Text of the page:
1.2. Gini Coefficient Decision Tree

In 1984, Breiman and his colleagues designed the CART algorithm, which adopts Gini coefficient as a metric for feature splitting, and chooses the conditional feature with the smallest Gini coefficient as the splitting feature of the tree node to generate a decision tree [17]. When generating a decision tree, if the purity of the spanning tree node is greater than or equal to the threshold assigned in advance, the tree node is stopped from dividing and then the main label of the instance data covered by the node is used as the label of the leaf node label. Meanwhile, the approach adopts resampling to analyze the accuracy of the constructed decision tree and perform pruning operations, and the decision tree with high accuracy and the smallest size is selected as the final decision tree. Here, the pruning method adopts the minimum cost complexity method, MCCP, which can solve the problem of overfitting, reduce the size, and improve interpretability. CART also has its own shortcomings. Due to the limitation of computer memory, this method cannot effectively process large-scale datasets. Aiming at the shortcomings of the CART algorithm in computer memory, in 1996 Mehta et al. proposed an SLIQ decision tree [18]. When building the decision tree, instances are presorted, and then the breadth-first method is used to choose the optimal split feature. The SLIQ algorithm has the advantages of fast calculation speed and ability to process larger datasets. When the data exceed the memory capacity, this method employs feature lists, classification lists, and class histograms to get the solution. However, when the amount of data is large to a certain extent, the algorithm still faces the problem of insufficient memory [19]. In 1998, Rastogi et al. presented a public decision tree algorithm [20]. The algorithm integrates the tree construction process with the tree adjustment process. By calculating the cost function value of the tree node, it is judged whether the node needs to be pruned or expanded. If it is not expanded, the node is marked as a leaf node. The combination of the establishment process and the adjustment process greatly increases the training efficiency of the public decision tree. The Rain Forest is a framework of the decision tree proposed by Gehrke and his colleagues in 2000 [21]. The research aim of the algorithm was to enhance scalability of decision tree and reduce the consumption of computer memory resources as much as possible.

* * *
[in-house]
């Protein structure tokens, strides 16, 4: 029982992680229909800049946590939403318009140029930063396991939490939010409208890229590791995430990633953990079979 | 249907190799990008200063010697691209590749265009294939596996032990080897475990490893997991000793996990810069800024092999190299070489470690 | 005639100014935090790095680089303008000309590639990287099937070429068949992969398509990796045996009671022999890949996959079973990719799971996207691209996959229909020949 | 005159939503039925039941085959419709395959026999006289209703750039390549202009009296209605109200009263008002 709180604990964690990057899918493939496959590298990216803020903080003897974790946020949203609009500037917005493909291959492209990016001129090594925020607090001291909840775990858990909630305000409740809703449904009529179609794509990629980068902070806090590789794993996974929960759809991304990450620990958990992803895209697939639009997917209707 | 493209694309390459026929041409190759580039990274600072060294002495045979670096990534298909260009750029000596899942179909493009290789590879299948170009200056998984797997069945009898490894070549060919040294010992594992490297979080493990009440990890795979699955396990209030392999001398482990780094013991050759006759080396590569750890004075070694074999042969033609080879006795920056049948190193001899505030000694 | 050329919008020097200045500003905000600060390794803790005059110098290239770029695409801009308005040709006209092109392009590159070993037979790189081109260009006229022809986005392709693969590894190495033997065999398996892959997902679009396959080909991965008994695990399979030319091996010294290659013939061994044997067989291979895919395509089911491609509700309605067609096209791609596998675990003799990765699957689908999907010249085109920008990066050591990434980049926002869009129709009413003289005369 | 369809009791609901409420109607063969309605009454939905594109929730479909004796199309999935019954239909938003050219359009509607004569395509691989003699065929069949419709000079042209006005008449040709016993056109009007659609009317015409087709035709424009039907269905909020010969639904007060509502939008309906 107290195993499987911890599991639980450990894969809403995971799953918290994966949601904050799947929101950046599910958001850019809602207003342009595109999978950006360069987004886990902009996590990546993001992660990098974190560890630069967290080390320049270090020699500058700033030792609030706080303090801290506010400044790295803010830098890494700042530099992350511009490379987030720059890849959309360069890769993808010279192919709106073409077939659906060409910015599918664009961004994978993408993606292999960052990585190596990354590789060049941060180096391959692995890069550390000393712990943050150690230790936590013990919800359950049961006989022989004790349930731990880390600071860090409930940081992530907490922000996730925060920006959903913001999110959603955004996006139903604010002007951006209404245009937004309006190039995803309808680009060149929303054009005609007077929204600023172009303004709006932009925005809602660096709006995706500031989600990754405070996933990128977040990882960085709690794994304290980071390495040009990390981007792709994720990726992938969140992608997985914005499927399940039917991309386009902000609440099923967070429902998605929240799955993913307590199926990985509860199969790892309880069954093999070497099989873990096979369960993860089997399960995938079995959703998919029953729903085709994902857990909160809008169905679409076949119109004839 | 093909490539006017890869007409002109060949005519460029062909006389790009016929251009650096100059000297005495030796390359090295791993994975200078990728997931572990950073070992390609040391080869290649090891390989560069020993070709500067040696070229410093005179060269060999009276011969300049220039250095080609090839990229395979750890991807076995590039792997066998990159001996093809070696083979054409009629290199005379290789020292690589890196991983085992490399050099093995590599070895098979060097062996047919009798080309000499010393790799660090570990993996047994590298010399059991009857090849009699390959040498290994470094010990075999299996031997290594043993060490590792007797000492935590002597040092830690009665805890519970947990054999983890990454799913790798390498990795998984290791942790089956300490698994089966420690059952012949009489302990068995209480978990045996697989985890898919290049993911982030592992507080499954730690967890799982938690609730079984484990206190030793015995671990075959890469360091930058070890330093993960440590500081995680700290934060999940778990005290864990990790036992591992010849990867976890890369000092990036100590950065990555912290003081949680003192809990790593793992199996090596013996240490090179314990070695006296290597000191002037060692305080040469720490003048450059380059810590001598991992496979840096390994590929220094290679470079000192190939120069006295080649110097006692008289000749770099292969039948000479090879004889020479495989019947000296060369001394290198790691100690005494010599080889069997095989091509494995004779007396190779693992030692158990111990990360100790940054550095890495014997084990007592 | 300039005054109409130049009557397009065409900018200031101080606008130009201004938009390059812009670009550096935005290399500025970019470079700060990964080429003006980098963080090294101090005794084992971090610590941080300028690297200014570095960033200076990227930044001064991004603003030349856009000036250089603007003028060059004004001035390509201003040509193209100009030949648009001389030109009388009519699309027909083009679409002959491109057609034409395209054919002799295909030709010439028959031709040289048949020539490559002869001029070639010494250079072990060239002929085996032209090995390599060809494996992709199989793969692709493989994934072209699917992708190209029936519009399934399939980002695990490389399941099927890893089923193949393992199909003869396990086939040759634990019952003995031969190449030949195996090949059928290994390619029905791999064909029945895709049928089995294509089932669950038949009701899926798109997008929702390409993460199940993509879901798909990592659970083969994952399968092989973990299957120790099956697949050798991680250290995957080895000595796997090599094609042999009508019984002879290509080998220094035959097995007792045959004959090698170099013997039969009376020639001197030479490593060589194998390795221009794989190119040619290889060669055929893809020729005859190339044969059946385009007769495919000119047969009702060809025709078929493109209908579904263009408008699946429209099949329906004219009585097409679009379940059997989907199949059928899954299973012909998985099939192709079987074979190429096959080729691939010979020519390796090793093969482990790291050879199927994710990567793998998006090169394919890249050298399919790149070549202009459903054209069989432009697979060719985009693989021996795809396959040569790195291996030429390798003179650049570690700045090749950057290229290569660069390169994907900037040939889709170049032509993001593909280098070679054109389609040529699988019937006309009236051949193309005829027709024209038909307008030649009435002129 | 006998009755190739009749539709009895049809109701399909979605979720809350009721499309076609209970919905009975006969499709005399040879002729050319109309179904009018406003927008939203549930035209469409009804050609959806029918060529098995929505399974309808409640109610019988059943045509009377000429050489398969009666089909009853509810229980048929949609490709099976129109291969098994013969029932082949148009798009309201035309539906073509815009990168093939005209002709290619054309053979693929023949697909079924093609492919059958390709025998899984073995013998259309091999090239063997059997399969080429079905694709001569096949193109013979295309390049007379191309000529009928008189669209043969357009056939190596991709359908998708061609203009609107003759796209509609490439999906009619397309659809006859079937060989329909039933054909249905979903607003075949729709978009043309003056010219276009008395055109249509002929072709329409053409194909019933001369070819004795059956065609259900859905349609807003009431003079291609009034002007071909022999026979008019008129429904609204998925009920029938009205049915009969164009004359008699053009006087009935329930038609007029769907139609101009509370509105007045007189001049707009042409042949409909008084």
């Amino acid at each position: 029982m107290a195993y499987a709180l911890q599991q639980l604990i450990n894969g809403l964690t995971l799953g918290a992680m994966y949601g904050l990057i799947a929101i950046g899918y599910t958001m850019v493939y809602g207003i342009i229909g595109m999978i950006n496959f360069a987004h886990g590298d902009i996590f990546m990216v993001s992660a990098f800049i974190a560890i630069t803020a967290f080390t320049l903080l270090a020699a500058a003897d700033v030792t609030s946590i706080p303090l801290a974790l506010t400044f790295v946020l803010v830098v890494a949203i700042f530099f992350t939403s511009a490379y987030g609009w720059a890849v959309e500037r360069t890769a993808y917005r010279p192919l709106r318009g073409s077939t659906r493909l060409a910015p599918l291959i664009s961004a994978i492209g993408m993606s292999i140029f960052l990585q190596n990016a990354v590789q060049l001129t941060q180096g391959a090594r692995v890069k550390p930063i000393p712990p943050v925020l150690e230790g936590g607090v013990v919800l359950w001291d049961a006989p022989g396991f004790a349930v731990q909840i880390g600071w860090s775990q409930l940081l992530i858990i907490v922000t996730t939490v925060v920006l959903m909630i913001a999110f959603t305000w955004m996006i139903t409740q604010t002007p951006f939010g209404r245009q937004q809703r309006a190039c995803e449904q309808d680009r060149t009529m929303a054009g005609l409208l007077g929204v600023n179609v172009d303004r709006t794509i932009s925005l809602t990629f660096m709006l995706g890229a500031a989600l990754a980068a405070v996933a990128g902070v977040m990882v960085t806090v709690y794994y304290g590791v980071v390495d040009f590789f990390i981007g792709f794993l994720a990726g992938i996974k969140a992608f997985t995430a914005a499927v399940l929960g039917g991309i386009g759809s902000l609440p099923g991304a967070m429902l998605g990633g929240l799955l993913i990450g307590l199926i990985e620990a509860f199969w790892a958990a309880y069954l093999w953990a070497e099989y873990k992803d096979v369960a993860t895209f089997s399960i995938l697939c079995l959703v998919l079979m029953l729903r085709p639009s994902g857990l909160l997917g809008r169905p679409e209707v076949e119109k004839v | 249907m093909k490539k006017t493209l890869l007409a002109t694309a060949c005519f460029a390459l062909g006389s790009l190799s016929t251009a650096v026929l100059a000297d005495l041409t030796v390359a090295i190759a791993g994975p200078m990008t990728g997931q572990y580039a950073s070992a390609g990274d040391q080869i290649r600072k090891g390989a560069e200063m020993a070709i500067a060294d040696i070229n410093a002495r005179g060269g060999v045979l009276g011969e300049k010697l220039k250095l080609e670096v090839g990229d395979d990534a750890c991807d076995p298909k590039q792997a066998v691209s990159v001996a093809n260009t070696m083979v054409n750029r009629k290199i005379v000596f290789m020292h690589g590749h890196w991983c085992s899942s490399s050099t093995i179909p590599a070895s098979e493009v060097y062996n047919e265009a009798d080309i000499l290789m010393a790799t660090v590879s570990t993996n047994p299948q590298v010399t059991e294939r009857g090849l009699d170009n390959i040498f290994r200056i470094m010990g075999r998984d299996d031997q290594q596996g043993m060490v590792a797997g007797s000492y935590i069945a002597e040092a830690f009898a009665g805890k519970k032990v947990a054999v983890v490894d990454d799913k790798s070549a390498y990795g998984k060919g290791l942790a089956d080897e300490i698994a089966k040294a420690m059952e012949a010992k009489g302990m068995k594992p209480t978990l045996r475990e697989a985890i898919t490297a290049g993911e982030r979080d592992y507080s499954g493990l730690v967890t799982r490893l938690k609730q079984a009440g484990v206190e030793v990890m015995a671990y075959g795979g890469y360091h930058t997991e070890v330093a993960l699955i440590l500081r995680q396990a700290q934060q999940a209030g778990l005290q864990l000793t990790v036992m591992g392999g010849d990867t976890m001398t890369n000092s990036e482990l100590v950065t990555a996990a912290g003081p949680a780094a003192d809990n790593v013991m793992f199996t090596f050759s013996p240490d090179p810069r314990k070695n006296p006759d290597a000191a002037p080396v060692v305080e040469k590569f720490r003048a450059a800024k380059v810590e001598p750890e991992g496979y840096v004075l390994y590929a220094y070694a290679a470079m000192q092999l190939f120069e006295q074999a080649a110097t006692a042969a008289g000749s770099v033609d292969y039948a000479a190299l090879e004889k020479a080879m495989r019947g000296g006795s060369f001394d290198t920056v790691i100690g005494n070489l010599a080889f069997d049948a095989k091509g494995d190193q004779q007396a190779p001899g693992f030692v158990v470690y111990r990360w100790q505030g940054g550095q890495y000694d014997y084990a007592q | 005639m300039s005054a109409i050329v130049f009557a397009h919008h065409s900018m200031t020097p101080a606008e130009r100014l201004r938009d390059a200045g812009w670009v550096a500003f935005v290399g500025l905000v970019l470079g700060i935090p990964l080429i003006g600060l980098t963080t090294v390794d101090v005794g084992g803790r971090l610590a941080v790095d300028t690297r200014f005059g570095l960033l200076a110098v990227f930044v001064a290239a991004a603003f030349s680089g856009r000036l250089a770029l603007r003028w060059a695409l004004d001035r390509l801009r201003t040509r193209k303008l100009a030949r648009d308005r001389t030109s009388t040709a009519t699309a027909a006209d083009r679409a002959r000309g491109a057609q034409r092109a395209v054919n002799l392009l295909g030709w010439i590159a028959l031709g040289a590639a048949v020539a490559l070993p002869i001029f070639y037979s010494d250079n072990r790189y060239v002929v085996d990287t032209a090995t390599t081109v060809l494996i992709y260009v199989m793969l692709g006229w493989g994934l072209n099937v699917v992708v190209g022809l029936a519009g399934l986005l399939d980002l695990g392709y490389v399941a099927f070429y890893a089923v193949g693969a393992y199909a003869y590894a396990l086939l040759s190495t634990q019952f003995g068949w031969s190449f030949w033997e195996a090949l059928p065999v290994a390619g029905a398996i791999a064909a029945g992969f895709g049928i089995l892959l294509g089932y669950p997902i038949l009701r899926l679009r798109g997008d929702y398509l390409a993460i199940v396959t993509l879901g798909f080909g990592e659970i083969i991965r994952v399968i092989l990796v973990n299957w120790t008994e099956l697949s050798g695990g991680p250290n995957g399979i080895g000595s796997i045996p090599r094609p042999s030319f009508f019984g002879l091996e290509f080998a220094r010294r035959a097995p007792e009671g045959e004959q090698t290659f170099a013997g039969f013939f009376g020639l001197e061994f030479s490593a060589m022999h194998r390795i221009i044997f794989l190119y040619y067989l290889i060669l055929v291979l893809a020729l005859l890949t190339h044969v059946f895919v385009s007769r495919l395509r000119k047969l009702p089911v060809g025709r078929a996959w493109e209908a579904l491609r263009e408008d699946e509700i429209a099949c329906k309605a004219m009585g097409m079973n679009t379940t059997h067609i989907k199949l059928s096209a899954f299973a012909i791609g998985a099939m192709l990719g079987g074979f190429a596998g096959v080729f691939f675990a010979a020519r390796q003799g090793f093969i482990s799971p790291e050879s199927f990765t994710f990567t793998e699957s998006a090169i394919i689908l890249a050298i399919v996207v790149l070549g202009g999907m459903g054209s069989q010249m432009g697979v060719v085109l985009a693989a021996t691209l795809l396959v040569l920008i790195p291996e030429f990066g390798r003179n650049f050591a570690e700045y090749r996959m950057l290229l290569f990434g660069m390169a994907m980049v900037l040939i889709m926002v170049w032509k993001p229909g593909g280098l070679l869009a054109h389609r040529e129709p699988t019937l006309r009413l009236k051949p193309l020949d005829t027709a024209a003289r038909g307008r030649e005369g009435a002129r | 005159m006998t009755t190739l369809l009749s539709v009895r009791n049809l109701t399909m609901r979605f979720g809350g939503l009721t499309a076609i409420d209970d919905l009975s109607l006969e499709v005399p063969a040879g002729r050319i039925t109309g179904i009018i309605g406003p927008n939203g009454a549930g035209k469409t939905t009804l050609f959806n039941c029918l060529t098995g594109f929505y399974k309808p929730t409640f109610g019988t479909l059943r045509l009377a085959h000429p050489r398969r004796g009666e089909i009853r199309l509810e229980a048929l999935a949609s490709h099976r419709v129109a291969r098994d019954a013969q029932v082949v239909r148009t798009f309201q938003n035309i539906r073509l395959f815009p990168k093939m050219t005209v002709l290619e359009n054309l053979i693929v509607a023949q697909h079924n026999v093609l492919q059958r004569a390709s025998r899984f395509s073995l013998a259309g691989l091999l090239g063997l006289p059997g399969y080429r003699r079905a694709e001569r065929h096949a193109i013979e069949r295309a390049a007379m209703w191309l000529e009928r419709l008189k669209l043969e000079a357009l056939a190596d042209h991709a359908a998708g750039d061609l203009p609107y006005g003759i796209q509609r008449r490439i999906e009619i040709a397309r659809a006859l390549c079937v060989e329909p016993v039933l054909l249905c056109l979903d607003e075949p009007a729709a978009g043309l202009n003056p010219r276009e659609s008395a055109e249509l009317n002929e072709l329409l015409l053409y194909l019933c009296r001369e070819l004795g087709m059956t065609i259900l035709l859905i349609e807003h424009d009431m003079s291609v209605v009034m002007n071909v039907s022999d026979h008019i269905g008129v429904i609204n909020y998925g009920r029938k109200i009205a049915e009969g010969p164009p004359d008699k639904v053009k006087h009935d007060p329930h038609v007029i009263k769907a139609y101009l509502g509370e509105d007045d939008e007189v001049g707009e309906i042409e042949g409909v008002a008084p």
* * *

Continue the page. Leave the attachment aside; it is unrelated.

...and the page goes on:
1.3. Rough Set Decision Tree

Incorporating the rough set theory into the decision tree can make the decision tree have the ability to handle uncertain, incomplete, and inconsistent data. When using rough set to generate a decision tree, the main research focus is how to use rough set theory to choose node splitting features. Miao and his colleagues designed a rough set based on multivariate decision tree algorithm. The method first selects the conditional features in the kernel to construct a multivariate test, and then generates a new feature to split the node [22]. The advantage of this algorithm is that the training efficiency is relatively high, but because there are too many variables in the nodes of the decision tree, the interpretability of the decision tree is difficult. Wang et al. designed a fuzzy decision tree on the basis of rough set, which uses fuzzy integration to keep the results consistent [23]. In 2011, Zhai and his colleagues adopted the fuzzy rough set to generate a decision tree and presented a new selection criterion for fuzzy condition features [24]. Wei et al. constructed a decision tree according to a variable precision rough set, which allows small error in the classification process and improves the generalization ability of the decision tree [25]. Jiang and his colleagues designed an incremental decision tree learning method via rough set, and used this method to discuss the problem of network intrusion detection [26]. In 2012, Hu and others proposed a monotonous ordered mutual information decision tree. This decision tree employs the dominant rough set theory to establish a new metric to measure feature quality to construct tree nodes. This decision tree can be resistant to noise, handle monotonous classification problems, and has good effects on general classification problems [27]. On the basis of the algorithm, Qian and his colleagues designed a fusion monotonic decision tree. The algorithm uses feature selection technology to generate multiple data feature distributions to construct multiple decision trees, and employs these decision trees to make comprehensive decisions [28]. Pei and his colleagues designed a monotonously constrained multivariate decision tree. The algorithm first uses the ordered mutual information splitting criterion to generate different data subsets, and then optimizes these subdata to build a decision tree [29].